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Demonstrators participate in the #MeToo Survivors’ March in Los Angeles in 2017. Photo: David McNew/Getty Images
Demonstrators participate in the #MeToo Survivors’ March in Los Angeles in 2017. Photo: David McNew/Getty Images

MediaJune 26, 2018

Has reporting on #MeToo changed the media?

Demonstrators participate in the #MeToo Survivors’ March in Los Angeles in 2017. Photo: David McNew/Getty Images
Demonstrators participate in the #MeToo Survivors’ March in Los Angeles in 2017. Photo: David McNew/Getty Images

NZME journalist Georgina Campbell has created a new podcast about the #metoo movement. She speaks to Alex Braae about how media coverage of sexual harassment and abuse has changed in the months since the Weinstein stories broke

In the first episode of Speaking Secrets, a new podcast series about the Me Too movement, journalist Georgina Campbell talks about her own experiences. She went to Homegrown earlier this year, and during the Fat Freddy’s Drop set, she was groped repeatedly by a man standing behind her. And it wasn’t the first time something like that had happened to her, either – sexual assault of this type is shockingly, shamefully normalised. What was different about this experience is that for the first time, she turned around and confronted the groper directly.

“I’ve been groped loads of times, whether as a teenager at a concert, or a young woman out at bars, and I’ve never said anything. I’ve just ignored it and got on with my night,” said Campbell. “For whatever reason, I decided to say something. And then later I read a story on Stuff claiming that there was sexual misconduct at Homegrown, and I thought, what does that mean? I was groped, should I have reported that to the Police? I wasn’t sure.”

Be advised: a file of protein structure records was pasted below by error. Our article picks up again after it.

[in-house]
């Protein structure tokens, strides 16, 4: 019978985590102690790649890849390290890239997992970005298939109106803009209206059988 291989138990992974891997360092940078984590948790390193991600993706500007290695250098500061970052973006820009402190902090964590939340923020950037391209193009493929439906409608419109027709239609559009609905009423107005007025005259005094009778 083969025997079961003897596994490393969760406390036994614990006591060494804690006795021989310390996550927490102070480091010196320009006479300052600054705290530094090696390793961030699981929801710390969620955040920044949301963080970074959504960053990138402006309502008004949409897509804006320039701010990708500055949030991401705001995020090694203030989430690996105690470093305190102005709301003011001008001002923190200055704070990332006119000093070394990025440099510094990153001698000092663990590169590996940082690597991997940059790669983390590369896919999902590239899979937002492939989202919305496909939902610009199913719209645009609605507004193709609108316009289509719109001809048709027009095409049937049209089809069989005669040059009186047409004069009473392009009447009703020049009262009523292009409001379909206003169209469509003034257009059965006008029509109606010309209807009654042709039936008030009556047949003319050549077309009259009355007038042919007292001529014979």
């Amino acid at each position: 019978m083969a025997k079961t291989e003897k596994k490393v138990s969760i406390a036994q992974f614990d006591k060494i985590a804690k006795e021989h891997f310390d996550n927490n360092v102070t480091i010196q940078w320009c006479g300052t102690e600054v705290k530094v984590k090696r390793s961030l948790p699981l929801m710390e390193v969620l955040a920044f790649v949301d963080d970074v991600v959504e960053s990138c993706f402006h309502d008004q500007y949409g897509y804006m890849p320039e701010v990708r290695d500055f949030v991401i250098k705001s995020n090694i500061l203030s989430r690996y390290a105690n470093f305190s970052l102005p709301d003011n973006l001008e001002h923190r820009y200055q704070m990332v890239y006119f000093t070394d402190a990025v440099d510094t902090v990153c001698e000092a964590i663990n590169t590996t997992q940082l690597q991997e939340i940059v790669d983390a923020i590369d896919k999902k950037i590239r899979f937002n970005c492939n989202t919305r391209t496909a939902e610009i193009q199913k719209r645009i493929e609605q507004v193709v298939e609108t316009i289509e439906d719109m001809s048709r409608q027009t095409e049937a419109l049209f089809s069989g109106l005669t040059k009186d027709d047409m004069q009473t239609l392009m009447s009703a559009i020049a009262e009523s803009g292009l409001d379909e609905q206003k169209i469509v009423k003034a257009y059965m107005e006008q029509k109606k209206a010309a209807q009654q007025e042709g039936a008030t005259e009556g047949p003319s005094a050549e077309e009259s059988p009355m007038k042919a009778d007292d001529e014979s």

It’s a salient reminder, if it was needed, that the Me Too movement has not only changed media, but changed the people working in media, too. Talking about those experiences into a microphone was uncomfortable for Campbell, both on a personal level, and professionally. Reporters are trained, above all, to not insert themselves into a story, to maintain total neutrality. But is that necessarily possible when reporting on such a deeply embedded cultural issue?

She says she wanted to speak out about her own experiences, “because I think it helps people realise that it does, and can happen to anyone. It’s really interesting, those stories that I’ve shared from some of my experiences have really resonated with people. It’s already sparked massive conversations, people saying it happened to George, it happened to me too.”

It’s hard to avoid the conclusion that the Me Too movement would have been covered radically differently had it emerged a decade ago. Even though the phrase “Me Too” was coined in 2006, it wasn’t widely used until late last year, in the wake of celebrity abuse scandals centred around Harvey Weinstein. Perhaps it was because celebrities were saying it, but all of a sudden, women who spoke up were being believed, and reports reflected that.

It wasn’t so long ago that the Roastbusters scandal hit the headlines in New Zealand, and with it, stories of police indifference, disbelief and victim-blaming commentary. Willie Jackson and John Tamihere might have been the highest profile examples of this on their Radio Live show, but victim-blaming hasn’t exactly been an isolated sentiment in these sorts of cases. So why has Me Too been reported differently?